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Direct Analysis of Low-Volatile Molecular Marker Extract from Airborne Particulate Matter Using Sensitivity Correction Method.

Irei S - Int J Anal Chem (2016)

Bottom Line: Analysis of size-segregated PM filter samples showed that their size distributions were found to be in the PM smaller than 0.4 μm aerodynamic diameter.The observations were consistent with our expectation of their possible sources.Thus, the method was found to be useful for molecular marker studies.

View Article: PubMed Central - PubMed

Affiliation: Centre for Atmospheric Chemistry and Department of Chemistry, York University, 4700 Keels Street, Toronto, ON, Canada M3J 1P3.

ABSTRACT
Molecular marker analysis of environmental samples often requires time consuming preseparation steps. Here, analysis of low-volatile nonpolar molecular markers (5-6 ring polycyclic aromatic hydrocarbons or PAHs, hopanoids, and n-alkanes) without the preseparation procedure is presented. Analysis of artificial sample extracts was directly conducted by gas chromatography-mass spectrometry (GC-MS). After every sample injection, a standard mixture was also analyzed to make a correction on the variation of instrumental sensitivity caused by the unfavorable matrix contained in the extract. The method was further validated for the PAHs using the NIST standard reference materials (SRMs) and then applied to airborne particulate matter samples. Tests with the SRMs showed that overall our methodology was validated with the uncertainty of ~30%. The measurement results of airborne particulate matter (PM) filter samples showed a strong correlation between the PAHs, implying the contributions from the same emission source. Analysis of size-segregated PM filter samples showed that their size distributions were found to be in the PM smaller than 0.4 μm aerodynamic diameter. The observations were consistent with our expectation of their possible sources. Thus, the method was found to be useful for molecular marker studies.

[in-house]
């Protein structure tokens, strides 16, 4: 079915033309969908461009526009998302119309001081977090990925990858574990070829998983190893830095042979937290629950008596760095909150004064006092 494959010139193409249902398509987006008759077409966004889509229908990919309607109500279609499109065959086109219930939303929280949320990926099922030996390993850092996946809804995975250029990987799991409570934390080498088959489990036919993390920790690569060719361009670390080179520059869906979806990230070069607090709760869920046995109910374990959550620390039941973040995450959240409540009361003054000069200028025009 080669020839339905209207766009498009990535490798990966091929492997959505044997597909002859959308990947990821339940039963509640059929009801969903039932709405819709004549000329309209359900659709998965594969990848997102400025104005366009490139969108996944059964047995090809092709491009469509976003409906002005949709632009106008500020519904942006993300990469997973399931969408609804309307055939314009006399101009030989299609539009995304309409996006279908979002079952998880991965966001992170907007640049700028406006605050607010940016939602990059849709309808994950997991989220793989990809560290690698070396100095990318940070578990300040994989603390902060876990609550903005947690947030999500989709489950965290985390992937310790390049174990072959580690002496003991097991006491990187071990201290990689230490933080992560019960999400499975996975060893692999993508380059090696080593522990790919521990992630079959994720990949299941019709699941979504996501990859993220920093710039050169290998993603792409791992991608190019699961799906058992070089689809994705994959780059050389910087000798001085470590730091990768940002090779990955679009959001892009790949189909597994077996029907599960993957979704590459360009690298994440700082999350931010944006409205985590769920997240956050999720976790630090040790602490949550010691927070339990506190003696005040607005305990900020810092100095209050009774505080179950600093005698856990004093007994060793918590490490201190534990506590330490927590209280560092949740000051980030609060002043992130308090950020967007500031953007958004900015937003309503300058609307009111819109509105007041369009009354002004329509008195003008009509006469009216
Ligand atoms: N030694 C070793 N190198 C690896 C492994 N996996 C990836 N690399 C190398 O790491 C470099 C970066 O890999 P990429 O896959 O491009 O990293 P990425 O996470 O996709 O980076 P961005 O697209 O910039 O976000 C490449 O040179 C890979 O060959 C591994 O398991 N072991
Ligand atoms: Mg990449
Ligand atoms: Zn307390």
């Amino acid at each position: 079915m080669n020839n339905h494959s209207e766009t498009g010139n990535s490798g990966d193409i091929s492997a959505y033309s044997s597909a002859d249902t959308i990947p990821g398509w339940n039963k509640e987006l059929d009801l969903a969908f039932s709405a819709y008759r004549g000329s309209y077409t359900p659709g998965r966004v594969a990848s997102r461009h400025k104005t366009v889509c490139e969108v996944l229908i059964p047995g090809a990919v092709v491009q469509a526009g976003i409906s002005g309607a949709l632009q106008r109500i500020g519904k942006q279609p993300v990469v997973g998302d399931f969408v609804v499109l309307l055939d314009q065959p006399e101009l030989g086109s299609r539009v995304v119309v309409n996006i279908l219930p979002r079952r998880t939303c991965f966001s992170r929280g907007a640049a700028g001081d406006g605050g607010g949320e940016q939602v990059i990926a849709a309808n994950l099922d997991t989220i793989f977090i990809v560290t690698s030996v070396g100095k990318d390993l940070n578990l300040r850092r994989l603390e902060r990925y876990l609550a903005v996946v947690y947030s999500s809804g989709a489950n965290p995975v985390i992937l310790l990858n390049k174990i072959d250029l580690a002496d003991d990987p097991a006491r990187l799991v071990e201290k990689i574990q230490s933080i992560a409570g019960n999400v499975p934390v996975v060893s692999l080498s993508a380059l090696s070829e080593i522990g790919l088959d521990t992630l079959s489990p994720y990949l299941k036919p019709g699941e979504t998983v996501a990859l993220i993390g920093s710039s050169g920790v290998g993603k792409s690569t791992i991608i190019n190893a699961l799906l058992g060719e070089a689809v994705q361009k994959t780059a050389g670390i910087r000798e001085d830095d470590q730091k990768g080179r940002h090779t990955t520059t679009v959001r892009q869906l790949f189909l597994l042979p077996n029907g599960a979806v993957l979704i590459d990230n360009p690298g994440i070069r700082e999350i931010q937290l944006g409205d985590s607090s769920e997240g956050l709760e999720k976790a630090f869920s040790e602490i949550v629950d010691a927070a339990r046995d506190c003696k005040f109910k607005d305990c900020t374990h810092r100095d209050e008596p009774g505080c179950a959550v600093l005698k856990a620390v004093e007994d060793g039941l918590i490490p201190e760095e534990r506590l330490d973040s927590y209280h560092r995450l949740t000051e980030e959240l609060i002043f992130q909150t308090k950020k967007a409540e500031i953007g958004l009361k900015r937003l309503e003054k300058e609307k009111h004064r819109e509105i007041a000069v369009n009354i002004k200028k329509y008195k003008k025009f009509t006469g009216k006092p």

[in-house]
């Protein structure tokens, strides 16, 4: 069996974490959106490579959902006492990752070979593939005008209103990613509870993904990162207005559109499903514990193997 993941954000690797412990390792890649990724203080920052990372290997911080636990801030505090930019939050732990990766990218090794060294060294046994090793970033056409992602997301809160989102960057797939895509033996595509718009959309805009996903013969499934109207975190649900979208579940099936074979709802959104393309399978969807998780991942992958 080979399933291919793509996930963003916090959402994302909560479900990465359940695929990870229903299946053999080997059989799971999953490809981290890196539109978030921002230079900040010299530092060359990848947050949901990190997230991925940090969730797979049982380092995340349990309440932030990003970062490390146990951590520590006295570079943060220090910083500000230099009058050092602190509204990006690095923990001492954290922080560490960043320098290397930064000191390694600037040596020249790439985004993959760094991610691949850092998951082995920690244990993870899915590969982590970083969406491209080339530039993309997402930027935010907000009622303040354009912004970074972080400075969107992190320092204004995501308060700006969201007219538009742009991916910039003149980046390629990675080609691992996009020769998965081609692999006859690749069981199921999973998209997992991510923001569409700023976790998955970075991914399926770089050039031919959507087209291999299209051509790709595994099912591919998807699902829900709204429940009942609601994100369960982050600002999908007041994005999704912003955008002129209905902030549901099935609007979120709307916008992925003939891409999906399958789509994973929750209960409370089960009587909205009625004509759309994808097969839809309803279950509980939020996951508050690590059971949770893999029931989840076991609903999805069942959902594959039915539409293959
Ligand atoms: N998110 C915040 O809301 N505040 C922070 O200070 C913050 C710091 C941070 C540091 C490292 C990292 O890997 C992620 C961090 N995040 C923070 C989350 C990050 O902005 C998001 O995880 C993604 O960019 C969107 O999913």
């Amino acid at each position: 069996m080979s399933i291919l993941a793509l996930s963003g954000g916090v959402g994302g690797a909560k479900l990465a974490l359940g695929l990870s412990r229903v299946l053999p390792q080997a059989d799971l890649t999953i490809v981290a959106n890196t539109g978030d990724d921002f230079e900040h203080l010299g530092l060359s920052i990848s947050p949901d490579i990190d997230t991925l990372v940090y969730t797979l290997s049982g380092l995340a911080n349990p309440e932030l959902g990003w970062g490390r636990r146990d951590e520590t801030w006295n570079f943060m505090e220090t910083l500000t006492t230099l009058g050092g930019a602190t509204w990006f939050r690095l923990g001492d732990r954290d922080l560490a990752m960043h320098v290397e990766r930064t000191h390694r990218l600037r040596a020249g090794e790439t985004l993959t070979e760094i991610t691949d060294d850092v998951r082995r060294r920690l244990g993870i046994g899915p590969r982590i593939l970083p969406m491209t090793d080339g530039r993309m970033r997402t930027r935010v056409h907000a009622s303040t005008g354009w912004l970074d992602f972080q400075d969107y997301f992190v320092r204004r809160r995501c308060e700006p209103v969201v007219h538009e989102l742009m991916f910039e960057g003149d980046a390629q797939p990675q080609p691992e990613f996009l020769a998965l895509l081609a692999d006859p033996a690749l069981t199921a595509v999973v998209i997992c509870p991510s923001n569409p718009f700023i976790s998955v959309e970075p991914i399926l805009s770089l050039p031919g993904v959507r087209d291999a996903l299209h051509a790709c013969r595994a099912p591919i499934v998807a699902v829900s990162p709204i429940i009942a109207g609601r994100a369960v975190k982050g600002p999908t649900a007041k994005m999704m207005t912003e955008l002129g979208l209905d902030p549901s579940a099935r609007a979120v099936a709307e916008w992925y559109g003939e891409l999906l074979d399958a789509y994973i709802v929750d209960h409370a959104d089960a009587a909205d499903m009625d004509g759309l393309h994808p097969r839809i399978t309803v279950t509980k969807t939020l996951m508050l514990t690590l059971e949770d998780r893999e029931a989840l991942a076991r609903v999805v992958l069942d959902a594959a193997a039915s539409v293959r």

No MeSH data available.


Related in: MedlinePlus

Size distribution of selected molecular marker fractions as a function of size-bin. Ct = the sum of concentrations in all size-bins.
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Related In: Results  -  Collection